Estelle Morris, Baroness Morris of Yardley, former British secretary of state for Education and Skills (2001-2) taught PE and Humanities from the mid-1970s until 1992, when she was elected as Member of Parliament for Birmingham Yardley. In 2005 she joined the House of Lords as a Labour peer.
Sarah Cuthill is school librarian at Clifton High School in Bristol, England and has worked in archives and libraries in universities, the arts and business, both in the UK and in Australia. She began her school life in Buckinghamshire in the UK and then moved with her family to Switzerland at the age of ten.
Sue Steggles was a pupil at John Scurr primary school, Bethnal Green in the East End of London in the 1960s. After attending grammar school, she trained to be a nursery nurse. Subsequently, she retrained as a primary school teacher and taught at Curwen primary school in Plaistow, Essex, Old Ford Primary in Bow, London and now teaches at Sheringham Primary in the London Borough of Newham. Sue has moved away from classroom teaching and currently leads an intervention programme for reading and writing (Reading Recovery) in the school as well has having management responsibilities.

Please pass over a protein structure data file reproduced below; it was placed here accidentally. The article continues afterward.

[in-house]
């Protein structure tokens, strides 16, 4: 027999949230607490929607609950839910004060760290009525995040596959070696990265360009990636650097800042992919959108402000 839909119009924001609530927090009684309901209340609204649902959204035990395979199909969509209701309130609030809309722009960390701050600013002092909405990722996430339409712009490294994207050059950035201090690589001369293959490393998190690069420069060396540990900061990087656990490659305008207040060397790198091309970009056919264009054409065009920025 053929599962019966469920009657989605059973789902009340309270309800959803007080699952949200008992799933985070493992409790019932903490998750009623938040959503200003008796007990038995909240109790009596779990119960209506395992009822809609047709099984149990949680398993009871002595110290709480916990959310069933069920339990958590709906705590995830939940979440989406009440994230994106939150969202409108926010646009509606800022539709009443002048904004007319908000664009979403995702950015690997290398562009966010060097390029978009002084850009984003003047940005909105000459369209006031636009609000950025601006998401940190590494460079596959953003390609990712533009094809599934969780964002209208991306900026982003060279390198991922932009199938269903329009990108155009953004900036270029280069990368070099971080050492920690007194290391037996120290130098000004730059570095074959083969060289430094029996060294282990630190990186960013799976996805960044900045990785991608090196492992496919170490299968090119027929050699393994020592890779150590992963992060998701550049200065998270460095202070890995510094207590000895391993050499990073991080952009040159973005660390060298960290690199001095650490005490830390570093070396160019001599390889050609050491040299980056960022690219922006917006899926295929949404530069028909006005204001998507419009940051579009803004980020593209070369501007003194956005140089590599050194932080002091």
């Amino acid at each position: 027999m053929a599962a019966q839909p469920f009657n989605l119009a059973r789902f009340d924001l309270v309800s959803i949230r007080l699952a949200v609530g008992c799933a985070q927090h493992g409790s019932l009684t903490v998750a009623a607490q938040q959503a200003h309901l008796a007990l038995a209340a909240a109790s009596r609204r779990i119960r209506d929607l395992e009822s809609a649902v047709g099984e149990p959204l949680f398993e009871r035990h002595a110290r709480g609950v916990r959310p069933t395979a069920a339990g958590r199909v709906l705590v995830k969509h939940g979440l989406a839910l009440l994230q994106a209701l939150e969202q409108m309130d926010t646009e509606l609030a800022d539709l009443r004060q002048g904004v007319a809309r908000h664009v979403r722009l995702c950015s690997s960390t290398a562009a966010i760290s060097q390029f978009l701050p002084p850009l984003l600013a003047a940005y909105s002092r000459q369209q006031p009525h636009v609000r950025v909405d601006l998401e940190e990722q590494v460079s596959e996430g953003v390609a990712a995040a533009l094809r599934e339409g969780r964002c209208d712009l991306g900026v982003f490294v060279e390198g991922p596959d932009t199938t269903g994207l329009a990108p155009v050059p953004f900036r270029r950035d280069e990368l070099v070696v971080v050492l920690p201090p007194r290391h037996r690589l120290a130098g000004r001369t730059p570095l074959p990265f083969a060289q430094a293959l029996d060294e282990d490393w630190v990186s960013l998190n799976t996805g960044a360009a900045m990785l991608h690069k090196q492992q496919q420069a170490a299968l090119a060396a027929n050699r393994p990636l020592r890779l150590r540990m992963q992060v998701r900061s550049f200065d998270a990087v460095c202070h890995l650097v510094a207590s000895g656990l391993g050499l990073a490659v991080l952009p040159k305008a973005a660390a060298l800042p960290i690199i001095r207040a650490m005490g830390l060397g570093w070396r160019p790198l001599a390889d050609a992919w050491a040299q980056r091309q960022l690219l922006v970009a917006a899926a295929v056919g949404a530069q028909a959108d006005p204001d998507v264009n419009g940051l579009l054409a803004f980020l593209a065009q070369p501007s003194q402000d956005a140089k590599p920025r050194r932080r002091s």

To move beyond traditional measures of research impact, this post on the LSE Impact blog proposes a range of alternative indicators. So alongside H-Index, number of citations etc there are many more provocative and interesting suggestions eg: angry letters from powerful people; town hall meetings; place of publication. They’re problematic for sure, but each reveals something that meaningfully broadens ways to think about impact.
For a book that says almost nothing about Education – no classrooms, no students or teachers, no school architecture – James C. Scott’s Seeing Like a State is one of the best I’ve read on school design, being in schools and education.